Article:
I love this first mantra. What does your customer really want? Not, what do you want to sell them, but what do they want. Instead of laying out a bunch of products and services, akin to racks of clothing, are you addressing your customers’ wants and needs? Remember, today is all about permission-based marketing, so you need to focus on client needs with your emails, website content, blogs, and social media interaction.

  1. Help the customer find the right fit – This often takes a bit of diplomacy, but it’s important that a customer find the style or cut that is the right item for them. Often this just means redirecting them to some other clothes that might work better.

So even if you discover what your clients and prospects want, the sales process doesn’t stop there. You need to make sure the product is a good fit as you dig a little deeper and start evaluating options.

  1. Don’t be afraid to let a customer walk away without buying – Sometimes you just don’t have what the customer needs, and that’s okay. Moreover, you might recommend a competitor who does have what the customer wants. Interestingly, those customers respect your honesty and your recommendation, and probably come back when your products do meet their needs.

Whoa, this from a 16-year-old. I like it. Yep, sometimes you cannot give a client what they need at that time. However, that’s not to say you won’t be able to help them in the future. Even if you are never able to secure their business, you still might secure their loyalty and references.

5 Ways to Measure Your Website Effectiveness


Every day, millions of people surf the Internet to conduct business-to-business (B2B) research. They want to determine anything and everything. Which software should they buy? Who should they turn to for legal help? How do advisors in the financial services industry stack up against each other? How do they separate themselves from roboadvisors?

More than 90 percent of B2B customers now conduct online research before making a purchasing decision, and they typically conduct 12 searches before settling on a brand or company, according to the Changing Face of B2B Marketing by Google/Millward Brown Digital.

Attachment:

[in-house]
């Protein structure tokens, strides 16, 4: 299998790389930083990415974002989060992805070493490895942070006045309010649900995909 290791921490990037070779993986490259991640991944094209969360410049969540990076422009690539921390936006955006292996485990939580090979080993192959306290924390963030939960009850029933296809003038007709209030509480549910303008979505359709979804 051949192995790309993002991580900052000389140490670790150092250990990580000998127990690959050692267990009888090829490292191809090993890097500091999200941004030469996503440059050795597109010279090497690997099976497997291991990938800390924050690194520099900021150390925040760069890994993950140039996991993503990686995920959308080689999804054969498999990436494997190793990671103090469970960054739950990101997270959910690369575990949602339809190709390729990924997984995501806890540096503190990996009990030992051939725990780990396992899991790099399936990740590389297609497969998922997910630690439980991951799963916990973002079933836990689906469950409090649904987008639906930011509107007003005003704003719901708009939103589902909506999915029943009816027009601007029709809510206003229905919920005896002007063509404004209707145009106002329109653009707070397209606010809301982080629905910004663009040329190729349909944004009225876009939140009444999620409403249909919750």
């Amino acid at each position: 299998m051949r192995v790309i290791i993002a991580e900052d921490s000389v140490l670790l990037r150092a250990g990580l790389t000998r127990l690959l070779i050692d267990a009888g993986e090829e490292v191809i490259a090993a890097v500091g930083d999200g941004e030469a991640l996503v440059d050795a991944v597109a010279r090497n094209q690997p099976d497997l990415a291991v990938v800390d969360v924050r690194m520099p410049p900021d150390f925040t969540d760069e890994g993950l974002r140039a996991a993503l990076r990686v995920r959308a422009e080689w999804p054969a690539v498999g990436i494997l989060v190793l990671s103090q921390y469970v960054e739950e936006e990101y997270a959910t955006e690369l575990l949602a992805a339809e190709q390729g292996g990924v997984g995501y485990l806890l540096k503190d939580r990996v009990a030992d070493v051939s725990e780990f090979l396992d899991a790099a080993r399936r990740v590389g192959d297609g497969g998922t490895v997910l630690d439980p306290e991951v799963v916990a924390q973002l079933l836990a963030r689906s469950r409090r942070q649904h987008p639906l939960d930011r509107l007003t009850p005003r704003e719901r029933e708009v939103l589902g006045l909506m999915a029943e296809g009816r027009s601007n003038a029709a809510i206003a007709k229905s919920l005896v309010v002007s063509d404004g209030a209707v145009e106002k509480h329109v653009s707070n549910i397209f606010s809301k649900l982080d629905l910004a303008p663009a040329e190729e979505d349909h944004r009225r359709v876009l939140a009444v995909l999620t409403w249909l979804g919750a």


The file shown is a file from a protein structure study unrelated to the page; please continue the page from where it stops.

Add these general online searches to the research your clients and referrals are conducting, and you can quickly realize the staggering impact of your website.

A few months ago, I asked Is Your Website Working for or Against You?, and many people told me the suggestions I made helped them rethink their website approach. Now, I want you to take those lessons and go a step further by evaluating the effectiveness of your website. Remember, Google evaluates your website to determine its value and search ranking, so you need to by using Google Analytics or a similar application.

  1. User Behavior Flow. When someone visits your site, where do they go and how long do they stay on your site? Do they linger on the homepage for a few seconds, or do they visit some of your subpages? If so, which ones? Understanding their patterns lets you clearly evaluate where you might want to change your content, design, and/or navigation.
  2. Acquisition Path. How do people get to your website? They may get there by typing in your web address, through a general search using keywords, by referral from another site, through your social media posts, or other avenues. You want to see a good channel mix that indicates people are finding you in a variety of ways.
  3. Network Size. How many people visit your website? Does this reach or exposure seem too low or about right? If the former, again think about the acquisition path, and consider increasing your social media activity and newsletters, while adding fresh content to your website.
  4. Sales Traction. What type of sales conversion and close ratio are you realizing?
  5. Blog Post Popularity. If you regularly add blog content to your website—and perhaps lead your followers to the blog via an email or social media post—look to see which ones have done well. Conversely, look at the blog posts that received little traction. Keep in mind that the title of the blog is often what draws people in, so make sure yours are strong by using a tool like CoSchedule’s Headline Analyzer.

We all want our websites to be beautifully designed, uniquely branded, mobile enabled, and rich with relevant search engine optimized content. Yet, it’s equally important to step back and see if all that goodness is indeed delivering.